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Celebrating Juneteenth In The Miami Valley Then And Now

Dayton Juneteenth Celebration.jpeg
Basim Blunt
Communities around the Miami Valley will celebrate Juneteenth this weekend.

This Saturday Dayton and many communities across the Miami Valley will hold Juneteenth celebrations that mark the end of slavery in the United States. Eichelberger Center for Community Voices Senior Producer Basim Blunt interviewed local historian Larry Crowe to get some details about Juneteenth.

Local Juneteenth Celebrations:

Transcript (edited lightly for length and clarity):

Larry Crowe (LC): Basim, how are you doing?

Basim Blunt (BB): Thank you, Brother Larry Crowe, it's always a pleasure. Juneteenth is one of those holidays that — can we say hasn't gone mainstream yet?

LC: Well, to white people is probably still mysterious, but Black communities have embraced it all over the country. On January 1st, 1863, Lincoln issued the Emancipation Proclamation, which freed the people who were enslaved by the Confederates who are fighting against the union army. That was a tactical move by Lincoln. Lee surrendered to Grant on April the 8th, 1865, in Virginia, but there was still fighting going on in the West.

In Galveston, General Kirby Smith, commander of the Confederate Army, surrendered his forces to Gordon Granger. He was on the veranda on a villa. He makes a proclamation to announce to all enslaved people that they were free. In doing so, he went way beyond what the Emancipation Proclamation actually did.

BB: How did he do that?

LC: Well, Emancipation Proclamation didn't say anything about equality, just that you won't be enslaved anymore. Juneteenth takes place in 1865, that's two years later. There are old editions of the Dayton Forum newspaper online that cite Emancipation Day celebrations and going back to the nineteen-teens. Sharlese Johnson used to own this big Victorian mansion that we used to call the castle on the West Side. She hosted a candlelight dinner in honor of Emancipation Day. So it was going on at least through the 40s. And I don't know why it disappeared. When I was growing up, we didn't have it.

BB: It's not just our holiday, but it's a holiday of freedom. And that's what America is supposed to be about. It's our Fourth of July, would you say?

LC: Yeah. I mean, as long as we frame it in the sense that it's not a recognition of largesse, you know, not that we don't appreciate benefactors and allies, right. But we have capacity. And they couldn't keep us in slavery, not because somebody got nice it's because they just couldn't do it. Our allies helped us. But if it hadn't been for us, you know, if we were natural slaves, we'd still be slaves.

BB: So this year, Juneteenth falls on a Saturday, which is good. You know, I do my show on Friday nights. Maybe I can put together a playlist of freedom songs. What was the best Juneteenth celebration that you recall? Has it happened yet or is it going to happen this year?

LC: It's probably going to happen this year. We're having Juneteenth at what used to be Dayton View Park. We're now calling it Liberation Park. That starts on the evening of the 18th and then on June 19th all day. And there'll be speakers and food and vendors and that's all, you know, locally organized. I'll be at another one Saturday night downtown at the Levitt Pavilion. So we'll all be at the park on Broadway. Then later on that evening, you know, at the Levitt Pavilion.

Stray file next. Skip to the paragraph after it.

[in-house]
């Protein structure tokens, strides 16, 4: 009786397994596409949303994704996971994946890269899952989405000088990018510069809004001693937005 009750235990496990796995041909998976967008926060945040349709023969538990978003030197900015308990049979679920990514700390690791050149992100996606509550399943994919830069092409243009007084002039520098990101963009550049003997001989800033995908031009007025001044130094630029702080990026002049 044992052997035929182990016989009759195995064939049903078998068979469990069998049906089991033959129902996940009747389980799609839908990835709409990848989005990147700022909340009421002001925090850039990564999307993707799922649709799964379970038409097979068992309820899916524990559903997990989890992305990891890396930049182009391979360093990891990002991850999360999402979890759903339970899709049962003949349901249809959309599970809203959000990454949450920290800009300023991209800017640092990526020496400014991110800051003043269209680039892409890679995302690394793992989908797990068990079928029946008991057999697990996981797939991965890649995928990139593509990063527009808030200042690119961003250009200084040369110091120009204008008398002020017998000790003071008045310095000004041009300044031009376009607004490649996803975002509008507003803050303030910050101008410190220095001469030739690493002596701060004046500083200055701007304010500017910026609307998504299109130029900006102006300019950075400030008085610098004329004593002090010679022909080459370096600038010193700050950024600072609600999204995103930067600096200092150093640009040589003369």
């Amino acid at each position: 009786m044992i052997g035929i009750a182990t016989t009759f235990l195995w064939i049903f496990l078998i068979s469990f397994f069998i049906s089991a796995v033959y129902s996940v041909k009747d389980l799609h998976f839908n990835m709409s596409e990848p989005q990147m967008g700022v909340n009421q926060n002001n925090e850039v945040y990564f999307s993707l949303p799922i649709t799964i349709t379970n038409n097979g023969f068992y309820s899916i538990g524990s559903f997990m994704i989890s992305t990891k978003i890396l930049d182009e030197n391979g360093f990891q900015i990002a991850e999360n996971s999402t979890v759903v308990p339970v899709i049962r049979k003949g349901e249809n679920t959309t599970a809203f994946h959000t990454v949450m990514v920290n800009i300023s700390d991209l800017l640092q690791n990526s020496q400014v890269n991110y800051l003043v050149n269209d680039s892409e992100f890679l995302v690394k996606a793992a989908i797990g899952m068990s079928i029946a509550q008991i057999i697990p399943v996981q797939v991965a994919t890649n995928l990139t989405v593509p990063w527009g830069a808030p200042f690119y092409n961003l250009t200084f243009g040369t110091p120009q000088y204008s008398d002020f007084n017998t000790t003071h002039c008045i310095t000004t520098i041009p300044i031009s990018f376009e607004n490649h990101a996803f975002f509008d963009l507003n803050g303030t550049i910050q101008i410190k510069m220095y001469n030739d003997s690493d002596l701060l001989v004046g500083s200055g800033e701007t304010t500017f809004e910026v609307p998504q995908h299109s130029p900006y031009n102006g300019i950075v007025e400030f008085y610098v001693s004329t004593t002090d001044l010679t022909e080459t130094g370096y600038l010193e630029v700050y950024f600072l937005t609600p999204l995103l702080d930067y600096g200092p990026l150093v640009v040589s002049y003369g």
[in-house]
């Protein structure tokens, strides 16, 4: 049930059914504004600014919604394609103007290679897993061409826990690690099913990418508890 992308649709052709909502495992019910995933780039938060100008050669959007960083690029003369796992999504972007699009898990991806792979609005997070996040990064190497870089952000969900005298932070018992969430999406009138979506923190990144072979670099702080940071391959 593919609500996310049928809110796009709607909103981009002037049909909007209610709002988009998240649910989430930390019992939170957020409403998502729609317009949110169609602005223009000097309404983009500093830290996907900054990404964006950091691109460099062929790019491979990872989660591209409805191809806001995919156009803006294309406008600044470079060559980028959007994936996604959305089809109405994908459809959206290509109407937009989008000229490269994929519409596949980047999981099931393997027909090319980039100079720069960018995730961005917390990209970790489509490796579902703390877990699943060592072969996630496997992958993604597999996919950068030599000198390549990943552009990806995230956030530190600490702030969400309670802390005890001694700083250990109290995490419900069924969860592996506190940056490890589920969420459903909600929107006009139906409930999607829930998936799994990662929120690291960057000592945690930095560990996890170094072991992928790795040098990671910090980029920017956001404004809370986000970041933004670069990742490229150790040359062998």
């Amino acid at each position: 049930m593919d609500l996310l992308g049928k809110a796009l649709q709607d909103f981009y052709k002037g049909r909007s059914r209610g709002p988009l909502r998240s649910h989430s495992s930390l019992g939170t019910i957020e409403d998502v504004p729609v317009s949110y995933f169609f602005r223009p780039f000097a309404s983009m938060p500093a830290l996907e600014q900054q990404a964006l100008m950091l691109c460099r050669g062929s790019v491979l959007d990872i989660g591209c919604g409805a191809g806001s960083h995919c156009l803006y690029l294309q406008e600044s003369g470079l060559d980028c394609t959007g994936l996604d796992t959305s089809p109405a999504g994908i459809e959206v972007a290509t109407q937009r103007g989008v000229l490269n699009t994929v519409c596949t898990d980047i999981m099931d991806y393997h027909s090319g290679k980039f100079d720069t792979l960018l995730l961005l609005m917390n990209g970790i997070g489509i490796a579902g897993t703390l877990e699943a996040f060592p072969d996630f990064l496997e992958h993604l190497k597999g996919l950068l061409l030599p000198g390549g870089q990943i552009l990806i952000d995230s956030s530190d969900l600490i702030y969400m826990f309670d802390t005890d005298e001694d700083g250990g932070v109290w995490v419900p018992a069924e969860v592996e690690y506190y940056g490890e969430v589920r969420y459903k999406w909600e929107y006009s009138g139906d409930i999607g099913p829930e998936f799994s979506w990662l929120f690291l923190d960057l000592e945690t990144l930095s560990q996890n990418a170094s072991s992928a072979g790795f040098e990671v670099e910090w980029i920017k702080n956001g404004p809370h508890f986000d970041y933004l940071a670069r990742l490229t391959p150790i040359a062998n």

BB: I know know here in Yellow Springs, the village council did a formal resolution that Juneteenth, be recognized.

LC: There was actually a little known Emancipation Day bill that was signed into law by Bob Taft in 2006.

BB: You know what? I just I just thought about this. It's a paid holiday for everyone that works at WYSO. So kudos to our leadership here at WYSO that this is on our paid holiday list.

LC: That's great.

BB: And traditionally, Juneteenth is celebrated in June. So it's a barbecue day. If you're doing something with grandpa and the grandkids and everybody, I know Black folks don't need a reason to barbecue because especially in Dayton, that's part of our culture.

LC: TYou know, I'm a kind of a spoilsport, I guess, in the sense that, you know, if people are barbecuing - if I come around, I'm going to be talking about [the fact that] we freed ourselves and having that conversation. Why are we celebrating a time when some white people freed us? You know, I said, well, that's not really it. We don't think about it that way. We don't think about the role that we played in our own liberation.

BB: Thank you, Brother Larry, for being a guest on WYSO

LC: You're most welcome.

This interview was produced at the Eichelberger Center for Community Voices at WYSO.
Additional production by Lovely Nalls.

Basim has worked in the media for over twenty years, as an A&R rep with Capitol Records and as a morning drive show producer. He is a filmmaker, media arts adjunct, and also a digital editing teacher in the Dayton Metro area. In 2012 he joined WYSO as a Community Voices Producer, and his work has earned him a “New Voices” Scholar award by (AIR) Association of Independents in Radio. Basim has produced the award-winning documentary Boogie Nights: A History of Funk Music in Dayton. He also served as Project Manager for ReInvention Stories, a multimedia docu-series produced by Oscar-winning filmmakers Steve Bognar and Julia Reichert. In 2020, Blunt received a PMJA (Public Media Journalists Association) award for his WYSO series Dayton Youth Radio, for which he is the founding producer and instructor. Basim spins an eclectic mix of funk, soul, and classic R&B every Thursday night from 8 p.m to 10 p.m., as host of the 91.3 FM music show Behind the Groove.